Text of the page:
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So there's this election thing soon....

The most recent reason why I'm definitely not voting Labour came in through my letterbox today.


Now, I don't know whether this leaflet was printed and/or posted before last Thursday, when there could have been some justification for saying that the main election was a two-horse race.

But even if it was, the inside says:


The first paragraph's an outright lie. Whenever the leaflet was printed, the option of a hung parliament was being talked about. Even more annoyingly, they're conflating "control of the country" and "control of Glasgow", on purpose. The Conservatives are not, and have not been for decades, Labour's principal opposition in Scotland. They're usually fighting for 4th. The result in this constituency in 2005 was:

Labour : Mohammad Sarwar : 13,518
Liberal Democrat : Isabel Nelson : 4,987
SNP : Bill Kidd : 4,148
Conservative : Richard Sullivan : 1,757
Scottish Green : Gordon Masterton : 1,372
Scottish Socialist : Marie Gordon : 1110

The Conservatives were in fourth, a long way back. The main contenders here - though it is quite a safe seat, obviously - are the Lib Dems and the SNP. The SNP won here in the Scottish Parliament elections, but that's got different consituency boundaries. Conservatives are nowhere to be seen, and have no chance of getting in anywhere in Glasgow. (And yes, the current Labour MP is standing down, and Labour's candidate for his seat is...his son.) The Labour leaflet mentions the Tories six times - always as "Tories" rather than "Conservatives" - and the SNP once. You wouldn't know there was anyone else standing. And the one mention of the SNP is to say that Sarwar will "argue for the reinstatement of the Glasgow Airport Rail Link", which, since it was an SNP policy, must be a devolved issue that he will have absolutely no input into.

So, yeah. Most politicians lie or at least spin frantically on their leaflets, but in case you didn't know: it isn't a two-horse race, and voting Lib Dem is looking more and more unlikely to let the Conservatives in.

Too much politics? Have a picture of the cat downstairs with the mouse I rescued from her.


Edit: ALSO I am worried about the policy "Carry a knife, go to jail". Am I going to be arrested on the way home from IKEA?


Apr. 20th, 2010 08:45 pm (UTC)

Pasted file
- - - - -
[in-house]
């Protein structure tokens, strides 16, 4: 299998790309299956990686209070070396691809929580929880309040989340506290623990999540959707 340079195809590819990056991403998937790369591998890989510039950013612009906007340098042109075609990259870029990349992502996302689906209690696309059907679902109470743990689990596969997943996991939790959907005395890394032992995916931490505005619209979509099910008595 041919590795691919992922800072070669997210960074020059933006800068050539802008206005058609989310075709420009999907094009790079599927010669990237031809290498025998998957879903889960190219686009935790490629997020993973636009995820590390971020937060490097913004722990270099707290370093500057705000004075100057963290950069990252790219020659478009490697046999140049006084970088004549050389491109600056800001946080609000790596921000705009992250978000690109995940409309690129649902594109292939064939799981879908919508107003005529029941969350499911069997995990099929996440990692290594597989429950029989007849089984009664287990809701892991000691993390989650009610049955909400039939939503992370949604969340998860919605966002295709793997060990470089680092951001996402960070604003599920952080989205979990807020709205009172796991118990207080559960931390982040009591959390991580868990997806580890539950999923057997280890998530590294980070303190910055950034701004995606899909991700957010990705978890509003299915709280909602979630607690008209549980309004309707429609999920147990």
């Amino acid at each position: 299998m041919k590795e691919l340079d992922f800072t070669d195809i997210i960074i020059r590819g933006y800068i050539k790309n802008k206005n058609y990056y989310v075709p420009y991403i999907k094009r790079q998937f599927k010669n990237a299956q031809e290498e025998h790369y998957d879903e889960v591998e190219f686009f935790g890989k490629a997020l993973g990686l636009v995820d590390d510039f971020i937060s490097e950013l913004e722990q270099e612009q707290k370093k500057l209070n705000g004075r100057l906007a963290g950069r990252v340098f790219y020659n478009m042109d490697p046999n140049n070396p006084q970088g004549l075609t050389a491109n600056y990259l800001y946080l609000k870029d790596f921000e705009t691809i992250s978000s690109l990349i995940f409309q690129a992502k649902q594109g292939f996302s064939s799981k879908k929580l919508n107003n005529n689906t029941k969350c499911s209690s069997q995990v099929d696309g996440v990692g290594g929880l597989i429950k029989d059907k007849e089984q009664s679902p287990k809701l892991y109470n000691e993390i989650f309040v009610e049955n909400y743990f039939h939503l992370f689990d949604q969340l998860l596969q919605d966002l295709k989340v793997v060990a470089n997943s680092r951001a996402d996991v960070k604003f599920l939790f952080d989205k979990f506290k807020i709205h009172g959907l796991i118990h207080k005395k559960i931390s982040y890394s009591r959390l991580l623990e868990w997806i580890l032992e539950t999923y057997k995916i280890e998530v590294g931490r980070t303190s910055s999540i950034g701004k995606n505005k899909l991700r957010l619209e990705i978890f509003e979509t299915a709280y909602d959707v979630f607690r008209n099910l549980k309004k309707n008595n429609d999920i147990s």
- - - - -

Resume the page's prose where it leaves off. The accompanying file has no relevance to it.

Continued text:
The alternative to Labour for Glasgow Central is probably an SNP member. Nationally, this would increase (slightly, because it's likely anyway) the chance of a conservative administration. Viewed as discussing a national outcome, it's arguably oversimplified but not actually untrue.

When this leaflet was printed - weeks ago, as far as I can tell - a hung parliament didn't look particularly likely. It was much discussed, but it was much discussed in '92 as well and didn't end up being particularly close. As recently as last week (paras 5 & 6) a whole bunch of pollsters were asked what they thought the likely outcome was. Every single one opted for a Tory majority.
Apr. 20th, 2010 08:51 pm (UTC)
Oh, I know they're generally pretty careful to avoid outright lies - I expect you can get in trouble for them, heh. And I know everyone spins. This just seemed pretty blatant scaremongering, and I don't like them reducing things to a two-party system at the same time they're claiming they support PR.
Apr. 20th, 2010 08:54 pm (UTC)
AV is not PR, and I'm not aware of anyone from the party claiming that it is.

Actually it's hard to get into official trouble for actually lying in politics. You may well get caught and look terrible or drive people to your opponents, but normal advertising standards don't actually apply.
Apr. 20th, 2010 09:00 pm (UTC)
Ha, I nearly made a comment about AV not being proper PR. Didn't know it wasn't counted as PR at all! I thought Brown and Clegg had a brief discussion about whether the Lib Dems supported Labour's attempts to bring in PR, but they might not have phrased it that way - Brown might have said "electoral reform", can't remember!

A quick look at wiki suggests that it counts as PR when it's combined with AV+ but not on its own, but it's a bit vague :D I really must learn these systems better.
(Deleted comment)
Apr. 20th, 2010 09:52 pm (UTC)
I wouldn't be so sure about that. The swing to LD seems to be smaller in Scotland than in England (although bigger than in Wales) and political honeymoons can be brutally short these days. Back in the early Eighties the SDP used to talk about "breaking the mould of British politics" on the basis of similar figures. When the '83 General Election came along, the mould unfortunately turned out more robust than they thought. The SNP were constantly on the crest of waves too . . . they finally got in by one seat and haven't really overturned things as they thought they would.

I mean, I hope you do well, but I don't think it'll be as dramatic as you suggest, simply because things so rarely are.
(Deleted comment)
Apr. 20th, 2010 10:01 pm (UTC)
As always. Good luck, though.
Apr. 21st, 2010 12:34 am (UTC)
Difference in 1983 is twofold; one is much better organisation on the ground, with campaign teams actually working a huge number of seats, second is no incredibly popular Govt cresting the Falklands victory.

Plus, in 83 the mould wasn't broken because of the electoral system (and, frankly, a crap SDP campaign that concentrated on national stuff not individual seats); the system gave Thatcher a landslide despite losing votes; the opposite happens this time.
Apr. 21st, 2010 08:49 am (UTC)
One of those isn't a difference - we still have a crap electoral system which may well not properly reflect a large liberal swing (which of course at one point would only have been found in Cyril Smith's back garden . . .)

Yes, the differences may count, but they also may not. Sudden swings like this tend, AFAICT, to be quite soft.


bad wolf
Notes from extinction

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